David Berryn Someone here was thinking of journalists Distance is the precursor of lies. Only if you stay close to things, and if you feel their breath and drown the soles of your shoes in, can you try to find the way to the truth. David believed in one simple rule, and that is to work on bringing in what people cannot see otherwise. And theHe is a correspondent for this for no other reason. These lines started in the past and it gives me a feeling of unreality, and it seems impossible to kill a man like David who was suffering from frenzied vitality at the hands of Islamist militias in Burkina Faso with his photographer Roberto Fraeli. They killed him while doing what had meaning in his entire life: documentation. In recent years, eastern and northern Burkina Faso has become one of the least talked about areas in the war front in the world, the branch of Al Qaeda in the Sahel, the Group for the Support of Islam and Muslims (JNIM), and the Islamic State. In the Sahara Desert (ISGS), it intensified clashes and the border with Benin is now a war. Burayn knew that the further away the base was from European capitals and oil sites, the fewer western information lights would be, so he went there. Burkina, one of the least talked about countries in the world with one of the world’s most peaceful and friendliest residents To show how Islamism was trying to exploit poverty, misery and anger to cling to fundamentalism and how Islamic militiamen used it to blackmail us: Pay us or Islamize the country, let’s trade or bring down the government. To say this to David Berrien and Roberto Fryley Died.
Poppy and campesinos
You have been introduced to David’s work Secrecy Because I made his documentaries with videos.
David had bravely told the drug route, after production in Mexican poppy fields to the border. He interviewed peasants who paid very little but who were still better than growing potatoes or tomatoes, and he met the killers and messengers and managed to decipher the aesthetics of drug traffickers and their obsession with symbols, communication and showiness that served as proof of their strength. The best quality was to make the interlocutor feel comfortable. He was a Spanish from Navarra, but he trained in Argentine corruption, and in South America he managed to live with FARC fighters in Colombia, the oldest communist guerrilla war in the world funded itself with cocaine and cocoa, then Iraq and Afghanistan, where it was said that he wanted to live if the war ended: there was everything He made him feel alive, the mountains, the sky, the clean faces, the memory of a human tragedy.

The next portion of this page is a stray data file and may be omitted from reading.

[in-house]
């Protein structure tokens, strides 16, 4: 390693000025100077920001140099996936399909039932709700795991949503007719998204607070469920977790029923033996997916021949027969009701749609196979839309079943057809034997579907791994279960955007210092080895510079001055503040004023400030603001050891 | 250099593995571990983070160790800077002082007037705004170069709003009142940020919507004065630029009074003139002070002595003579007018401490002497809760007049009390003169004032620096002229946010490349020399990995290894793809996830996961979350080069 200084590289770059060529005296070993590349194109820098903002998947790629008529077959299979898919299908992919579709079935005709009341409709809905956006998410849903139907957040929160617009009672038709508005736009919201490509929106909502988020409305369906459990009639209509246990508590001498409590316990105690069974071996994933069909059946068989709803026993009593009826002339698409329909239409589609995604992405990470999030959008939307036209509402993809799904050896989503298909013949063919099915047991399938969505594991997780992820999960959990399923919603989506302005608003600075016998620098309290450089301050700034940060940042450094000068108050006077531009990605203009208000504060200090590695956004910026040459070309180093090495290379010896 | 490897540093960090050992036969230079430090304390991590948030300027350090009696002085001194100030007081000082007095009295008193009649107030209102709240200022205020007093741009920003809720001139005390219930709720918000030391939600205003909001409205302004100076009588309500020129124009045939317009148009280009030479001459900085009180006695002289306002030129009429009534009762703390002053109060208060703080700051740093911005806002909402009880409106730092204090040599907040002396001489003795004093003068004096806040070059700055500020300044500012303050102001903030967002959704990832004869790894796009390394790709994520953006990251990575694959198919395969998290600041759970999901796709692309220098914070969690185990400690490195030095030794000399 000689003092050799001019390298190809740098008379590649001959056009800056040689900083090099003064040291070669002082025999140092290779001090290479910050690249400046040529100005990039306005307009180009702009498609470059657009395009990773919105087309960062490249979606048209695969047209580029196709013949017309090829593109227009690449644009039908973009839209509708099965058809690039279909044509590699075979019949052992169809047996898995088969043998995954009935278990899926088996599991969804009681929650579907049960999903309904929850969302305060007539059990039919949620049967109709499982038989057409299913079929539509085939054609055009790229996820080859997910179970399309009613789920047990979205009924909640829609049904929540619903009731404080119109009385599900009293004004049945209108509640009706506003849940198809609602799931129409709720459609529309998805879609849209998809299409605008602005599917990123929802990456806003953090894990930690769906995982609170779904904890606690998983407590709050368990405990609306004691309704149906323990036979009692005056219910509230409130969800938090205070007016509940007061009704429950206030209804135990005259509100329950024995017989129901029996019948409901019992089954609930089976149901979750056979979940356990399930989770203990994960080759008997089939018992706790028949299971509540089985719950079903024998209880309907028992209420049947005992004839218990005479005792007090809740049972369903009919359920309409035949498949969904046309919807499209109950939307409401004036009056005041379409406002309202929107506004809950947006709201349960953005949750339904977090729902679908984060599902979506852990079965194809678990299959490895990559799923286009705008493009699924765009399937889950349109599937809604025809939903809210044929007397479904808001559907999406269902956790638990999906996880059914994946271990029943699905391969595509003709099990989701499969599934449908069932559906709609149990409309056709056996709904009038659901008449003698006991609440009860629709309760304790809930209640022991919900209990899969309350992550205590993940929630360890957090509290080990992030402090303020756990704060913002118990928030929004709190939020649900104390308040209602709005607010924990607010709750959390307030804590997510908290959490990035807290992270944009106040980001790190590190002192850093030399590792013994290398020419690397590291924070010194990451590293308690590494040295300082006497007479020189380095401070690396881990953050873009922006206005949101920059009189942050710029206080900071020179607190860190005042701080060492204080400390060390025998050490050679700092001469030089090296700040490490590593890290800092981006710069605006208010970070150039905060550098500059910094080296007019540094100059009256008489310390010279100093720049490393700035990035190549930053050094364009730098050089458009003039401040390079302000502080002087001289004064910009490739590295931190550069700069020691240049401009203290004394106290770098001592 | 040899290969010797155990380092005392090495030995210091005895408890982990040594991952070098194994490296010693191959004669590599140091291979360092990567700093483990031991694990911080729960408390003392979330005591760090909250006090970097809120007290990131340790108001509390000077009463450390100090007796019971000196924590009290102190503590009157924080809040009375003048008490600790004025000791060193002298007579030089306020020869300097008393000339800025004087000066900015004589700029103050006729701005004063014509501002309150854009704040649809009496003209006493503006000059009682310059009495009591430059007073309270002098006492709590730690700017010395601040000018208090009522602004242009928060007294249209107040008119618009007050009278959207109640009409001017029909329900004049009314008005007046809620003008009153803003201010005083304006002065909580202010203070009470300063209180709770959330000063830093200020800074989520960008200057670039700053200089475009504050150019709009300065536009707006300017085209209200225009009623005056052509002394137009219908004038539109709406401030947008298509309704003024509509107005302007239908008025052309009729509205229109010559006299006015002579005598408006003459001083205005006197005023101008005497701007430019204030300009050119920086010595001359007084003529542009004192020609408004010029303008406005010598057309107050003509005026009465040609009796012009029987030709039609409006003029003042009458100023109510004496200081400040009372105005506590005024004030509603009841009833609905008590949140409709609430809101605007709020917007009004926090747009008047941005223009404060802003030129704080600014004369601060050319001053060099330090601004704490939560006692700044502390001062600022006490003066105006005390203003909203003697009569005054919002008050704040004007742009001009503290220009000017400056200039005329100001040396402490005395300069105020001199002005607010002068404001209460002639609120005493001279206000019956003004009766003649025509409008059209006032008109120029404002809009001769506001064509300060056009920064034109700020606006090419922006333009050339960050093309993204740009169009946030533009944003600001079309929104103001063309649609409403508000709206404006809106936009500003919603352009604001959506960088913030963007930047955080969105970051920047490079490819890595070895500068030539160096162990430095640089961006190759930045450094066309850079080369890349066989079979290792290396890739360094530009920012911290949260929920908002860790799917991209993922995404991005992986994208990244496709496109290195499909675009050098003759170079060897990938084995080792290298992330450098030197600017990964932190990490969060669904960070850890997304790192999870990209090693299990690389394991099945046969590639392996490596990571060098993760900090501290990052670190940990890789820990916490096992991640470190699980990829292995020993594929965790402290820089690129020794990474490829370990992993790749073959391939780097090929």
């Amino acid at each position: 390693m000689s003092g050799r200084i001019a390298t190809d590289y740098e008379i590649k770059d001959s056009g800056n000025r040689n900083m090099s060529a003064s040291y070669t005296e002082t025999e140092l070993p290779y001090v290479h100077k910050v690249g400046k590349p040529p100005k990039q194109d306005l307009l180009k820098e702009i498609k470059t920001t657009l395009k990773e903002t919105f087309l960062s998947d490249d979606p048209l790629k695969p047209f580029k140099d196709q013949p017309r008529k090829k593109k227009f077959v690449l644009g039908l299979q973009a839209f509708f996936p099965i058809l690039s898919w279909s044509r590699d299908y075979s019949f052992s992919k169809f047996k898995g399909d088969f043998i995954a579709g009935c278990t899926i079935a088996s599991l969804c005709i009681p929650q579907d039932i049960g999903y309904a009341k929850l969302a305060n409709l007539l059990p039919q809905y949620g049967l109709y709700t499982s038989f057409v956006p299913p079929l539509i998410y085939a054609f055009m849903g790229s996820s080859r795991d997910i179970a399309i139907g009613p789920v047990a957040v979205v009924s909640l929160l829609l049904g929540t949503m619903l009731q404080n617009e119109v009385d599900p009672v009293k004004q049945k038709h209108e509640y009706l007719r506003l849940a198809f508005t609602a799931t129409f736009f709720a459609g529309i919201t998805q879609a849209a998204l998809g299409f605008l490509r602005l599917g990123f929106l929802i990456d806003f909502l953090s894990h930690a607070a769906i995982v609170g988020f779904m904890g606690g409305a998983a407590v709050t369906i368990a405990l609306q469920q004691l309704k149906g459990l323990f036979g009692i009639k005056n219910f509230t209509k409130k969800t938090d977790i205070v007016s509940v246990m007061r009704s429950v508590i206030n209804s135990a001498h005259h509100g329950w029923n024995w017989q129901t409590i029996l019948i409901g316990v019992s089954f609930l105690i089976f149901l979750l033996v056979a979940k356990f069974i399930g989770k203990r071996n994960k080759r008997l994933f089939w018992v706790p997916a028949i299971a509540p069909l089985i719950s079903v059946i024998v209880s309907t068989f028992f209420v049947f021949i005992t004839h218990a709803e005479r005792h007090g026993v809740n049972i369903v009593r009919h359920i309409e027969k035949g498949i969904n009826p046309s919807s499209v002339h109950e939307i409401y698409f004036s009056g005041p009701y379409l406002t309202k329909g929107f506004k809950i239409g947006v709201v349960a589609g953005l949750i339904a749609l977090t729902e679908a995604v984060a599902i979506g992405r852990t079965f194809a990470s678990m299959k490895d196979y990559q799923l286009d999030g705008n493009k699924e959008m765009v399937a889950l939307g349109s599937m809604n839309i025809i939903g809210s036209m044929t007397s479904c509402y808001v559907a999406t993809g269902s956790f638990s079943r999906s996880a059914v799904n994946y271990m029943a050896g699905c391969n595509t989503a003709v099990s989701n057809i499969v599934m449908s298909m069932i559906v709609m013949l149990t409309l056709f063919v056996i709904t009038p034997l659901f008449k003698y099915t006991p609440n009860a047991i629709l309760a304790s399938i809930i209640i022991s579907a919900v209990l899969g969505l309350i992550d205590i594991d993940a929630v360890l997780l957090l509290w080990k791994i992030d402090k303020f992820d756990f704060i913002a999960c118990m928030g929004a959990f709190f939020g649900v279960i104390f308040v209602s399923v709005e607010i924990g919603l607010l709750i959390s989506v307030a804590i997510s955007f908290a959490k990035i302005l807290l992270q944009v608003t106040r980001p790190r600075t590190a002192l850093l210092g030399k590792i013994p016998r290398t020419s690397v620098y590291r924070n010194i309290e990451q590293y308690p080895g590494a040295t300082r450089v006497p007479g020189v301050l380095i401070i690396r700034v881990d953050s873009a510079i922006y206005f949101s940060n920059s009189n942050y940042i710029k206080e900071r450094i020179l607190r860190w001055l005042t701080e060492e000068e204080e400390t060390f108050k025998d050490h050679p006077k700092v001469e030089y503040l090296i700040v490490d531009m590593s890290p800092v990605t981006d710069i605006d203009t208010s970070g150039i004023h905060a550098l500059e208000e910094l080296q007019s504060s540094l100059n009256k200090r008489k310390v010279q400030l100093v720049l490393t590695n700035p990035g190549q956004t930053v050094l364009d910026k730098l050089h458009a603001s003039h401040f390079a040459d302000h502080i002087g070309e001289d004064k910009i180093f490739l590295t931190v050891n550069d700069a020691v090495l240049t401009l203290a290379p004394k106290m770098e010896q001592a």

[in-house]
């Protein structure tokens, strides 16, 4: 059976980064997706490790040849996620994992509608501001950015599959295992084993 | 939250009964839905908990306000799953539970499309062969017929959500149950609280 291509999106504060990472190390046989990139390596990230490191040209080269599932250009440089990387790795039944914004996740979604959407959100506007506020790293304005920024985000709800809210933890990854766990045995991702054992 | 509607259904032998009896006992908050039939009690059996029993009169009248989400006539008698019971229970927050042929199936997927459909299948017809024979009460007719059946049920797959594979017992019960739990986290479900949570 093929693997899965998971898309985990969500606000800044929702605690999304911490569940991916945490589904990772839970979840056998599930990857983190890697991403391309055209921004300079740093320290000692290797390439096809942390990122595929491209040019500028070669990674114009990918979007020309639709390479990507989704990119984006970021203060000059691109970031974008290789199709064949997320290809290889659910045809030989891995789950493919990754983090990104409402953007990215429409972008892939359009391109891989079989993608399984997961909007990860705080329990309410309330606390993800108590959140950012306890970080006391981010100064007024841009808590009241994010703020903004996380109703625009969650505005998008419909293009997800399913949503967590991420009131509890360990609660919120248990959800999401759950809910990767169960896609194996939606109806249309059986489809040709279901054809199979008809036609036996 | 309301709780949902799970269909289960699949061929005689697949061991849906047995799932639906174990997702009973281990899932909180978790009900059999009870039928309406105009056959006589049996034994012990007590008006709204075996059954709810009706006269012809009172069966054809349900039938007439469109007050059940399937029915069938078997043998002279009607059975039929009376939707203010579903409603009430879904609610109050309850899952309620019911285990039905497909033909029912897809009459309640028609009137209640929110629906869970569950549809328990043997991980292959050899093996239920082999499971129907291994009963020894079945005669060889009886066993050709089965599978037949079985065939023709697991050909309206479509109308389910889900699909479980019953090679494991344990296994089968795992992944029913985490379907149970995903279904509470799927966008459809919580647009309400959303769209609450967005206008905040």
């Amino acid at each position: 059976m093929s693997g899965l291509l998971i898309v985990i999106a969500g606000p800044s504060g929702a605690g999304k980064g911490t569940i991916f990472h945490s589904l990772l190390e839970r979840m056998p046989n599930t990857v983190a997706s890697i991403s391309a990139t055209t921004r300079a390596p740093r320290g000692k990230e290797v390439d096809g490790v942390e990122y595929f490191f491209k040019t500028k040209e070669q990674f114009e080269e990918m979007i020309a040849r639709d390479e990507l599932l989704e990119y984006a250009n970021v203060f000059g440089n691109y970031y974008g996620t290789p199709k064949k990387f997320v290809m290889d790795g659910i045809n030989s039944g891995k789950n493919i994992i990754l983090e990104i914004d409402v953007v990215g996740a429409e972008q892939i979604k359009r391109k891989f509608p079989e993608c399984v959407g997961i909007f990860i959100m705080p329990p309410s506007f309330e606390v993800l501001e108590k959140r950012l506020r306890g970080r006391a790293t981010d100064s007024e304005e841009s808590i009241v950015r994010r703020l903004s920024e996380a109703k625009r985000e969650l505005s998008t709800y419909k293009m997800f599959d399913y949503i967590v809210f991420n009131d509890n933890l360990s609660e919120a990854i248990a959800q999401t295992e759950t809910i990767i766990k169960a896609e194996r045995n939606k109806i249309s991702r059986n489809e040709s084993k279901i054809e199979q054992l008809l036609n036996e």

Common sense questions
When conducting the interview, David did not tend to emphasize the interlocutor: he wanted him to confess.
Then, after accepting the confession, try to ask questions that a sane bystander might ask: Why would you kill? Why are you doing this for money? Or is the world led by Islam really going to be a happy world? This is how the interviews were divided: one part in which the interviewee told himself that David did not judge him, and did not press, and the other in which he tried to ask questions that the spectators would have wanted to ask. He made documentaries where he personally became the protagonist by building an adventure of knowledge, and a feature of his tight editing work is that they sound like action movies rather than documentaries. But not a fiction, far from it. That’s why some colleagues considered it so amazing, but David tried to create documentaries with the ingredients of fiction: suspense, thriller, and unexpected finale, all while maintaining the rigor of the research.
We met for the first time in 2018: You told him in the interview with Naples Paranzi children who took over the cityDavid was interested in these Kamorian teenagers about their relationship to death. He was obsessed with extreme places because he considered them more suitable for fixing human behavior that was stripped from the mediation of ordinary life. It was impossible for David to deceive him, but once they succeeded in Naples: he was the victim of a fraud that ended up being investigated by the Milan prosecutor’s office. To make an episode of his show on Camorra and ‘Ndrangheta, David’s production company relied on Italian brokers. The practice in these cases is to contact professionals who know the area well. David had entrusted himself to Giuseppe Yanini, a former carabinier (also investigated in the investigation of the Milan Public Prosecutor’s Office) who last February received a three-year prison sentence for breaching his office secrecy in connection with the Camorra investigation. Yanini’s conviction came after years of collaborating with Beren, who may have trusted the infidel marshal who – according to the accusations – had him meet actors and not ‘ndranghetiste in any building and not in a drug refinery as he was told. You wrote to David to joke that only in Naples they could deceive you. He answered promising to tell me what he was up to now once he had a good internet connection in Africa. The Kalashnikovs arrived first. David Brienne knew that he could have fallen into an ambush, he had seen and touched death so many times that he no longer felt disgusted or fearful, and it is precisely in these cases that he loses wisdom. It seems impossible that someone like David isn’t always on the road to adventure and investigation. Goodbye David, I am really sorry they did this to you, and I will miss following your moves that were the state of your life and provided your stories, these will keep moving and no ambush will stop them.
April 27, 2021 (Change to April 28, 2021 | 08:14)
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